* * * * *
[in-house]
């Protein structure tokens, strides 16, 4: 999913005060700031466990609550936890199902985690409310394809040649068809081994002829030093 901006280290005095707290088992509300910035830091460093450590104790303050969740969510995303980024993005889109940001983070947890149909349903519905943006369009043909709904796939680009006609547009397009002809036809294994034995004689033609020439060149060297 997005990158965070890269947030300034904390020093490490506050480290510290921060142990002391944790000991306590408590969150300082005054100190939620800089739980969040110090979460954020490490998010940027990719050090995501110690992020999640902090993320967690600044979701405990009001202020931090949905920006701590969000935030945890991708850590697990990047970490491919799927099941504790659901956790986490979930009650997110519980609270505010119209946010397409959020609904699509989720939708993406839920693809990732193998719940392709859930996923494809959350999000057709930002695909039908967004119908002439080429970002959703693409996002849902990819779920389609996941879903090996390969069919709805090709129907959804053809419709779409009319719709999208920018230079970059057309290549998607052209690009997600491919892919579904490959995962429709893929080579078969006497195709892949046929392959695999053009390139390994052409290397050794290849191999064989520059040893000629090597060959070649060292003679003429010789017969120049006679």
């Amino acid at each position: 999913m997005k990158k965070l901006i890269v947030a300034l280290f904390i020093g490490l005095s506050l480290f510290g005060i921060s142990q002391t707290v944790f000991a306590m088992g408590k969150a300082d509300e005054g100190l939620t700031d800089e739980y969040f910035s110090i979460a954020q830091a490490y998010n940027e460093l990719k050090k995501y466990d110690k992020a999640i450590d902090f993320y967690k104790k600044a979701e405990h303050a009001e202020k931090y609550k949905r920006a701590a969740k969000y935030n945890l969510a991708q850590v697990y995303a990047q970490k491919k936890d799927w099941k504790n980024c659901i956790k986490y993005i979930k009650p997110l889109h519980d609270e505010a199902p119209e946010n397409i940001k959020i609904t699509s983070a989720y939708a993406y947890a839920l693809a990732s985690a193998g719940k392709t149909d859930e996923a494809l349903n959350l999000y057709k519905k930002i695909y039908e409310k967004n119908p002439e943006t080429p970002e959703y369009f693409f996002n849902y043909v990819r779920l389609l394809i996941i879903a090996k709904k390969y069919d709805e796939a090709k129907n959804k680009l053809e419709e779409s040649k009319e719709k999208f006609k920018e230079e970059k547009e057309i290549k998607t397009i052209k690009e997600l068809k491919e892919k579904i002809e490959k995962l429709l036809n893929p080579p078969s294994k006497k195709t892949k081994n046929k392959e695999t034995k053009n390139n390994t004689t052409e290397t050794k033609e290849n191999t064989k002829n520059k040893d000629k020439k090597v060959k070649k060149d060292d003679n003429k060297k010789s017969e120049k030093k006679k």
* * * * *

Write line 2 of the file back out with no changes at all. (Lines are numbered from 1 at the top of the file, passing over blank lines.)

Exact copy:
């Protein structure tokens, strides 16, 4: 999913005060700031466990609550936890199902985690409310394809040649068809081994002829030093 901006280290005095707290088992509300910035830091460093450590104790303050969740969510995303980024993005889109940001983070947890149909349903519905943006369009043909709904796939680009006609547009397009002809036809294994034995004689033609020439060149060297 997005990158965070890269947030300034904390020093490490506050480290510290921060142990002391944790000991306590408590969150300082005054100190939620800089739980969040110090979460954020490490998010940027990719050090995501110690992020999640902090993320967690600044979701405990009001202020931090949905920006701590969000935030945890991708850590697990990047970490491919799927099941504790659901956790986490979930009650997110519980609270505010119209946010397409959020609904699509989720939708993406839920693809990732193998719940392709859930996923494809959350999000057709930002695909039908967004119908002439080429970002959703693409996002849902990819779920389609996941879903090996390969069919709805090709129907959804053809419709779409009319719709999208920018230079970059057309290549998607052209690009997600491919892919579904490959995962429709893929080579078969006497195709892949046929392959695999053009390139390994052409290397050794290849191999064989520059040893000629090597060959070649060292003679003429010789017969120049006679």